Say Cheese: Cameras In The Workplace, On-line Communication, and the Internet Test Bounds of Privacy

This episode of The Workplace explores new areas of concern and issues generated for employers by the prevalence of technology on the job site or in the office.  Erika Frank, CalChamber executive vice president, legal affairs and general counsel, and Ellen Savage, HR adviser with CalChamber’s Labor Law Helpline, talk about what is private – and what is not – at work.  The conversation provides both entertaining and helpful insight into the issue, particularly given the multitude of federal and state constitutional guarantees, limitations imposed by federal and state statutes, and case law.

“There are a lot of privacy issues that happen in the workplace,” says Frank. “There are laws that employers need to be aware of, or parameters that employers need to be aware of when we start dealing with the privacy of employees.”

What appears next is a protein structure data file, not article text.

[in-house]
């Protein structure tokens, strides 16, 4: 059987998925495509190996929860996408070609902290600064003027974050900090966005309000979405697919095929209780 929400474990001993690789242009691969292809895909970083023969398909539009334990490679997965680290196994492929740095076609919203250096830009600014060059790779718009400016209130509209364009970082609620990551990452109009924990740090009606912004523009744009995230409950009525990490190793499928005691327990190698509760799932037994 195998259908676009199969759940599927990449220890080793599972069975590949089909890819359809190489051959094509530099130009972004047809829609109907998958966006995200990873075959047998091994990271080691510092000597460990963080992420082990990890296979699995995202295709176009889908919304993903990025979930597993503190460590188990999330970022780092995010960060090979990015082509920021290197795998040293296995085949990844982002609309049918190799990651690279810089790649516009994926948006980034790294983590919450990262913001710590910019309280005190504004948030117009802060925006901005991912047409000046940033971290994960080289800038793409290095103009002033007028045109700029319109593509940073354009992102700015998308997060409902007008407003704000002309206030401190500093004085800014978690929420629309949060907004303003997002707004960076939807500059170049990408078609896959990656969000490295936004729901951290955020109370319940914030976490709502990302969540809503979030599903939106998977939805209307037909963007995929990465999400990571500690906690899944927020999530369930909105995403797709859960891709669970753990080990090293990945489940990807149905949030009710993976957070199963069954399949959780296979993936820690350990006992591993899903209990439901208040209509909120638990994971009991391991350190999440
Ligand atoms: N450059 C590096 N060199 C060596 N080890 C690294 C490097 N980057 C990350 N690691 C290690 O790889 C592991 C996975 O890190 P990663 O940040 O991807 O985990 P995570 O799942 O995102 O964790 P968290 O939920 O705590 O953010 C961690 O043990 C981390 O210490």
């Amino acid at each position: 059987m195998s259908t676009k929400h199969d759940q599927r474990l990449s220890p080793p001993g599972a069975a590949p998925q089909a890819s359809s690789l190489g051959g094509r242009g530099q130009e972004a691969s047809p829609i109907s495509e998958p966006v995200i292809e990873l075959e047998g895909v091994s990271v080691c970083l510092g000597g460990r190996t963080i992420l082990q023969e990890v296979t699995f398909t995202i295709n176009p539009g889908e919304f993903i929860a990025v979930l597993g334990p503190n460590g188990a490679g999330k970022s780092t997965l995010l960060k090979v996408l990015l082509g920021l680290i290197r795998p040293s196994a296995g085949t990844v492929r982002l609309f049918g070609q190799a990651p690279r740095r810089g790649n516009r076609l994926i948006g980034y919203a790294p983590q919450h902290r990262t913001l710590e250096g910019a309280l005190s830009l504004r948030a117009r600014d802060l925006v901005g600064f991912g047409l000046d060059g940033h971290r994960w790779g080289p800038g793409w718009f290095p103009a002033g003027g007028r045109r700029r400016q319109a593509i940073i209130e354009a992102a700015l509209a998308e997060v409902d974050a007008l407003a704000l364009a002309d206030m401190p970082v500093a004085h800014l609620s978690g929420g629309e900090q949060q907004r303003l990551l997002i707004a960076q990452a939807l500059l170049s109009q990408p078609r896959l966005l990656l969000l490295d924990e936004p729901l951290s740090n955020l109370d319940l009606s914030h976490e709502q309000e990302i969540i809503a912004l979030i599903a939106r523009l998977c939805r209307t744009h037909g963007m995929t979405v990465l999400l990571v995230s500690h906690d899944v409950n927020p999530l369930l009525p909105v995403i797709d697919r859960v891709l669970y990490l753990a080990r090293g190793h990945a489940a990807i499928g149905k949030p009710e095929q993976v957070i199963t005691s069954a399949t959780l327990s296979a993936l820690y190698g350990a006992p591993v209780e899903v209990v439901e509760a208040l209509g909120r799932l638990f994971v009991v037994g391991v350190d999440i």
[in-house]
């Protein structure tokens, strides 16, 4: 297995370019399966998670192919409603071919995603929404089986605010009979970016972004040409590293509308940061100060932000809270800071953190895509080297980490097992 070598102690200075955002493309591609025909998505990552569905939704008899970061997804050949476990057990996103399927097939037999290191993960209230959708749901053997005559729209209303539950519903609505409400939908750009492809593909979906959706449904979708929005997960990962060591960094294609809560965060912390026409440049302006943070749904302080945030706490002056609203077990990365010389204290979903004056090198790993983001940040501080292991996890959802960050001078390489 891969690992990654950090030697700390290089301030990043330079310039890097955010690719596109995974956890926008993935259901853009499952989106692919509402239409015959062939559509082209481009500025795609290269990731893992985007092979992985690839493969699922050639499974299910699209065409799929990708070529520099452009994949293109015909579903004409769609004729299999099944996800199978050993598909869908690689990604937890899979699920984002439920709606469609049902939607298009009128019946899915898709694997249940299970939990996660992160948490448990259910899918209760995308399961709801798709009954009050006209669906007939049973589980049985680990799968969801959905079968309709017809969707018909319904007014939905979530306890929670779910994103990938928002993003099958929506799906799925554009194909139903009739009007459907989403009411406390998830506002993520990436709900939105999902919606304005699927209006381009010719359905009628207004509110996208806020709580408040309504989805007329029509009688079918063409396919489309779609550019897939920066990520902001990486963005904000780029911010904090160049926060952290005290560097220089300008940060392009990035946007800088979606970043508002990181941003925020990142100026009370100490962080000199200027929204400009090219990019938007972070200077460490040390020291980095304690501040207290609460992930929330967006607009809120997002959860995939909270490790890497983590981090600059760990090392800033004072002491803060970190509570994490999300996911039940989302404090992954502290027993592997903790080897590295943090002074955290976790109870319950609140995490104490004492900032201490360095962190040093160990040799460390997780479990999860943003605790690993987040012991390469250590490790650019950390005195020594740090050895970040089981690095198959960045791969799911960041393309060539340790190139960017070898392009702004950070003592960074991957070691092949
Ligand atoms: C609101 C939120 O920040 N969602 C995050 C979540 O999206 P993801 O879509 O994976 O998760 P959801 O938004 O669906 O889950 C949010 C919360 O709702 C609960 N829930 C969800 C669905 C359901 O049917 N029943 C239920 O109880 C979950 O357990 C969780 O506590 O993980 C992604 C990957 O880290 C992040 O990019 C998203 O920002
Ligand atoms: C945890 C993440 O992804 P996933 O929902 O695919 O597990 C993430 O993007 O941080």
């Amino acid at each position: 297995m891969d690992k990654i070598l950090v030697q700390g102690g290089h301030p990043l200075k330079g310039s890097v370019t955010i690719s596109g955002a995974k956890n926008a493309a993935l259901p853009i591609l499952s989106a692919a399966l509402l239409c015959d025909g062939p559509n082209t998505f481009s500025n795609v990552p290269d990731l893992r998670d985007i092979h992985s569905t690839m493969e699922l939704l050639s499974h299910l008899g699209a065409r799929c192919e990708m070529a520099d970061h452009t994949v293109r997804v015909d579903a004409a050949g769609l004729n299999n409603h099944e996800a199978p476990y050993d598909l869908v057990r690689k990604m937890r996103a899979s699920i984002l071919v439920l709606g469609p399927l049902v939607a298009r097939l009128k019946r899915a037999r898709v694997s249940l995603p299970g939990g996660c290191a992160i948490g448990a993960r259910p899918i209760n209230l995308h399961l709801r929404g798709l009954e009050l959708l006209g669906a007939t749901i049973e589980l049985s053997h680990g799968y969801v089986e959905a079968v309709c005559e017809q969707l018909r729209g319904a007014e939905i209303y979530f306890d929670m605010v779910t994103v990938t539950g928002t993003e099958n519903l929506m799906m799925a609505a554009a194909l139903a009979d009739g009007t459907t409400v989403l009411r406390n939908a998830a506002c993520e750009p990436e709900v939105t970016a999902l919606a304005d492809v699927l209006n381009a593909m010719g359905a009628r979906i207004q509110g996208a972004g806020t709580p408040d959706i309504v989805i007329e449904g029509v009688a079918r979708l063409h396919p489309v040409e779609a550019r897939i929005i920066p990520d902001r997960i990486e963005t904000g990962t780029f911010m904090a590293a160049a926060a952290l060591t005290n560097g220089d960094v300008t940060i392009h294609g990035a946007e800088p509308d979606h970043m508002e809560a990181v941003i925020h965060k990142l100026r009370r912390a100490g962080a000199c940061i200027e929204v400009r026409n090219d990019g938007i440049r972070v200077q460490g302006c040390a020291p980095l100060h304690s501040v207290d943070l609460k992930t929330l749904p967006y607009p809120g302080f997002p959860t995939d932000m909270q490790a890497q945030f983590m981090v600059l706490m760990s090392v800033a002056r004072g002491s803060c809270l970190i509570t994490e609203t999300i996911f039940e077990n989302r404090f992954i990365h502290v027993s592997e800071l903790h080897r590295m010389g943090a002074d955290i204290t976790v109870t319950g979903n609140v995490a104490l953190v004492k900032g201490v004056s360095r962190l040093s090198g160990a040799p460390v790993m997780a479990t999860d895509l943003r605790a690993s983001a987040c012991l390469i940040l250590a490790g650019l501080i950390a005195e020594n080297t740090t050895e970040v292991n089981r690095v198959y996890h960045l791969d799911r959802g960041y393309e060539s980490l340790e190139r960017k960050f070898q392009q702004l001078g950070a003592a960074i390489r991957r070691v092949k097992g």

“California employers have to pay attention to privacy in the workplace,” Savage says. “Everything from drug testing privacy to electronic privacy impacts them. There are certain labor codes that apply and there’s also a common law right that we always want to be aware of as well.”

Given the timespan between tape recorders and social media, issues around privacy in the workplace have evolved significantly.  In the podcast, Frank and Savage warn employers to be aware of how social media can intersect with day-to-day management and discipline of employees.

“Employers probably shouldn’t even be looking at these [social medial] accounts because they may learn things that could lead to claims of discrimination,” Savage points out.

Frank reminds employers that there is a right to privacy that employees have in the workplace and it is critical to get consent to do certain searches like taking employee photos or conducting certain types of monitoring.  As such, employers need to be mindful about what the reasonable expectation of privacy means and know there are laws that are very specific about when employers can and can’t monitor.

“Employees don’t give up their right to privacy when they walk into the workplace,” says Savage.

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